Natural fibres are abundant in Canada and have the potential to be used in a wide variety of biocomposites and industrial bioproducts. In order to develop a thriving biomaterials sector, the quality and consistency of this vast resource must be continually assessed and monitored to ensure a quality product can be delivered to end-users on a consistent basis.
With increasing interest in the use of natural fibres, quality characterization is needed to provide benchmarks and uniform standards in order to use the abundance of natural fibre products in niche and higher value markets. Natural fibres are inexpensive, biodegradable and leave no waste, and are sustainable and readily available throughout Canada. By utilizing natural fibres in various industries, farmers can potentially gain a second source of revenue stream from their crops of selling both the seed and straw and furthermore, a lower carbon footprint can be achieved.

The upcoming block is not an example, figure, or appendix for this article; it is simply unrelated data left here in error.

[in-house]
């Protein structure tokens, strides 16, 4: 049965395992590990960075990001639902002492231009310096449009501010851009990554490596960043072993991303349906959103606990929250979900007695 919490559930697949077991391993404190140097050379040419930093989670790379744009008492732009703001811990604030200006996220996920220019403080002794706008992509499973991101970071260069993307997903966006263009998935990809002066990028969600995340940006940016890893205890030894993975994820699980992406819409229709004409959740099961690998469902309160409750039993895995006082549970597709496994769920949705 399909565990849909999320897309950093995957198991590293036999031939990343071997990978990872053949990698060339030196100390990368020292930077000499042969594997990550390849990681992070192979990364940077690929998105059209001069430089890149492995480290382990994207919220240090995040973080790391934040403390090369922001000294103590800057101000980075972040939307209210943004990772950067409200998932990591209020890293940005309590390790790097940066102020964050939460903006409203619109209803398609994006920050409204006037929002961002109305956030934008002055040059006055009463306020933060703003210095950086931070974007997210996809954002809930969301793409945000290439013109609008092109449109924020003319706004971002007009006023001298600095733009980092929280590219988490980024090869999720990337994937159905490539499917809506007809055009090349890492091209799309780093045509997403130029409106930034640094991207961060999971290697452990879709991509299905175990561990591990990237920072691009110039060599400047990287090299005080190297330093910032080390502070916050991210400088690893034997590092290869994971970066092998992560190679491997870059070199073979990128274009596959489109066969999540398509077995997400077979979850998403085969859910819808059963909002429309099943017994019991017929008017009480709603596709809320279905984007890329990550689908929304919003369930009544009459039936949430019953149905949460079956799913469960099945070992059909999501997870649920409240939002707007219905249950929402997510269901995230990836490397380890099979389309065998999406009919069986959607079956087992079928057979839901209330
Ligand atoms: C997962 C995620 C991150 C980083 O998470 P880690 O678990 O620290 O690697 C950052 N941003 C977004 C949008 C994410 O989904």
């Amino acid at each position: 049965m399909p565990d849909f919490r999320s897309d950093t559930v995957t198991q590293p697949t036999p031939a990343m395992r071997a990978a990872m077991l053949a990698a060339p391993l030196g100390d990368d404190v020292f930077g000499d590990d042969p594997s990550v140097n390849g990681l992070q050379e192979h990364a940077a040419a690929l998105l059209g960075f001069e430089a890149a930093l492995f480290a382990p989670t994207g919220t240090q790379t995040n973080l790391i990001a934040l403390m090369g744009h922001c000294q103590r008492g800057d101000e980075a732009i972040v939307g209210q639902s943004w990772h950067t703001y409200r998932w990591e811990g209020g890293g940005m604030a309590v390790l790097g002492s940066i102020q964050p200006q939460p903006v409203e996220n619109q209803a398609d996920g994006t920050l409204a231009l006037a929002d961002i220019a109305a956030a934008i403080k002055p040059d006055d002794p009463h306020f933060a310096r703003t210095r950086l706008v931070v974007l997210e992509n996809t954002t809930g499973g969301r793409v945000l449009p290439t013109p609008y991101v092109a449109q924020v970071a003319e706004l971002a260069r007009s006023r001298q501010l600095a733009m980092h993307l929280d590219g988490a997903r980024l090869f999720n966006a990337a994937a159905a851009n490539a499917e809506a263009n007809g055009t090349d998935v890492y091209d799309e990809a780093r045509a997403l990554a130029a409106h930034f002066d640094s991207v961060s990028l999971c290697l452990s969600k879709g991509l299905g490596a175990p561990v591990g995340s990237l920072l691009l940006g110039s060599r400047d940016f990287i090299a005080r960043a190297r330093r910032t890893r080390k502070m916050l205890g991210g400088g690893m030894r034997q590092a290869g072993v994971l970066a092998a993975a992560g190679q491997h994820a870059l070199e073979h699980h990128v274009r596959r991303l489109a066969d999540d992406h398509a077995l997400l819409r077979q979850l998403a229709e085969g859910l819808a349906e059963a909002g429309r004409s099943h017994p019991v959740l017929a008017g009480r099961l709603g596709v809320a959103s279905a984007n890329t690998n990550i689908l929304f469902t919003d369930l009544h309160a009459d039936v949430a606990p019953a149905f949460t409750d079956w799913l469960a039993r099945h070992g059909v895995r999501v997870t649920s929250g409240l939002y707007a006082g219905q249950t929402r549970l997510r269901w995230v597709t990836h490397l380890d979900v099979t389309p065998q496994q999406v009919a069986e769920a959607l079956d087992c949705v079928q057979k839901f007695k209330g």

Natural fibres have been used in many industry sectors such as automobiles, aerospace, construction, etc., but their use in the biomedical industry is relatively new. The major obstacle to their use is the lack of information on relevant fibre properties. This project focuses on testing three critical properties: antimicrobial properties, antioxidant properties, and water sorption in flax, hemp, canola, and sweet clover fibres. Testing these properties will be a stepping stone for proving the applicability of natural fibres in biomedical applications.
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